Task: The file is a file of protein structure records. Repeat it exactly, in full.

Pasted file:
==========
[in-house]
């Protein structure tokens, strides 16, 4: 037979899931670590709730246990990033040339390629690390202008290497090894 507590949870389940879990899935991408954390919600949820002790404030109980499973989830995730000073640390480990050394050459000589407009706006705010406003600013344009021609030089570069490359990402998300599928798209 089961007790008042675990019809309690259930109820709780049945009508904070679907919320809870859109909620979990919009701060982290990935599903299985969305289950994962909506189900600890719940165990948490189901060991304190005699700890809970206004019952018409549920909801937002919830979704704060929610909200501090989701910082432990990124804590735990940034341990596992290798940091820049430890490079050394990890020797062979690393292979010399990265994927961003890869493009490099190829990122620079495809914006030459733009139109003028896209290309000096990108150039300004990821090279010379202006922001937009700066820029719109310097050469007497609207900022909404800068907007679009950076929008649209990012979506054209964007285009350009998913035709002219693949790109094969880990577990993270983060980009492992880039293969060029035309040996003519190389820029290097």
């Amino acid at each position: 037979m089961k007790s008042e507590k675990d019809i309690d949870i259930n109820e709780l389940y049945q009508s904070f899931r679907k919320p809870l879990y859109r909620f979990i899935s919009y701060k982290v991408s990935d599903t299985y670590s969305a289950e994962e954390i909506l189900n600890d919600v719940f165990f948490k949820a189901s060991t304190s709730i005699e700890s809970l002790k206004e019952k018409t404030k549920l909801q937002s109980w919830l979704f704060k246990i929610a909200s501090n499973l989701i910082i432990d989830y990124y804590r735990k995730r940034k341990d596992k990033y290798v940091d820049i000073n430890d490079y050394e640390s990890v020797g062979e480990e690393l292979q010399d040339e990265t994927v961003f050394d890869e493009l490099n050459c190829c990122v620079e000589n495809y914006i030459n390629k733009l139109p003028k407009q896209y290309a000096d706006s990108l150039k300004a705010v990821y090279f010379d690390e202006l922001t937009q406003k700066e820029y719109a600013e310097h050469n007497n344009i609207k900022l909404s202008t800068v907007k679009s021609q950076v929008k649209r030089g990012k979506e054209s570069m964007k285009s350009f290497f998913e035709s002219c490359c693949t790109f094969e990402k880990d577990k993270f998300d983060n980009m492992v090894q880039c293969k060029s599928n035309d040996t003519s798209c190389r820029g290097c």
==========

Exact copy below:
[in-house]
């Protein structure tokens, strides 16, 4: 037979899931670590709730246990990033040339390629690390202008290497090894 507590949870389940879990899935991408954390919600949820002790404030109980499973989830995730000073640390480990050394050459000589407009706006705010406003600013344009021609030089570069490359990402998300599928798209 089961007790008042675990019809309690259930109820709780049945009508904070679907919320809870859109909620979990919009701060982290990935599903299985969305289950994962909506189900600890719940165990948490189901060991304190005699700890809970206004019952018409549920909801937002919830979704704060929610909200501090989701910082432990990124804590735990940034341990596992290798940091820049430890490079050394990890020797062979690393292979010399990265994927961003890869493009490099190829990122620079495809914006030459733009139109003028896209290309000096990108150039300004990821090279010379202006922001937009700066820029719109310097050469007497609207900022909404800068907007679009950076929008649209990012979506054209964007285009350009998913035709002219693949790109094969880990577990993270983060980009492992880039293969060029035309040996003519190389820029290097």
């Amino acid at each position: 037979m089961k007790s008042e507590k675990d019809i309690d949870i259930n109820e709780l389940y049945q009508s904070f899931r679907k919320p809870l879990y859109r909620f979990i899935s919009y701060k982290v991408s990935d599903t299985y670590s969305a289950e994962e954390i909506l189900n600890d919600v719940f165990f948490k949820a189901s060991t304190s709730i005699e700890s809970l002790k206004e019952k018409t404030k549920l909801q937002s109980w919830l979704f704060k246990i929610a909200s501090n499973l989701i910082i432990d989830y990124y804590r735990k995730r940034k341990d596992k990033y290798v940091d820049i000073n430890d490079y050394e640390s990890v020797g062979e480990e690393l292979q010399d040339e990265t994927v961003f050394d890869e493009l490099n050459c190829c990122v620079e000589n495809y914006i030459n390629k733009l139109p003028k407009q896209y290309a000096d706006s990108l150039k300004a705010v990821y090279f010379d690390e202006l922001t937009q406003k700066e820029y719109a600013e310097h050469n007497n344009i609207k900022l909404s202008t800068v907007k679009s021609q950076v929008k649209r030089g990012k979506e054209s570069m964007k285009s350009f290497f998913e035709s002219c490359c693949t790109f094969e990402k880990d577990k993270f998300d983060n980009m492992v090894q880039c293969k060029s599928n035309d040996t003519s798209c190389r820029g290097c």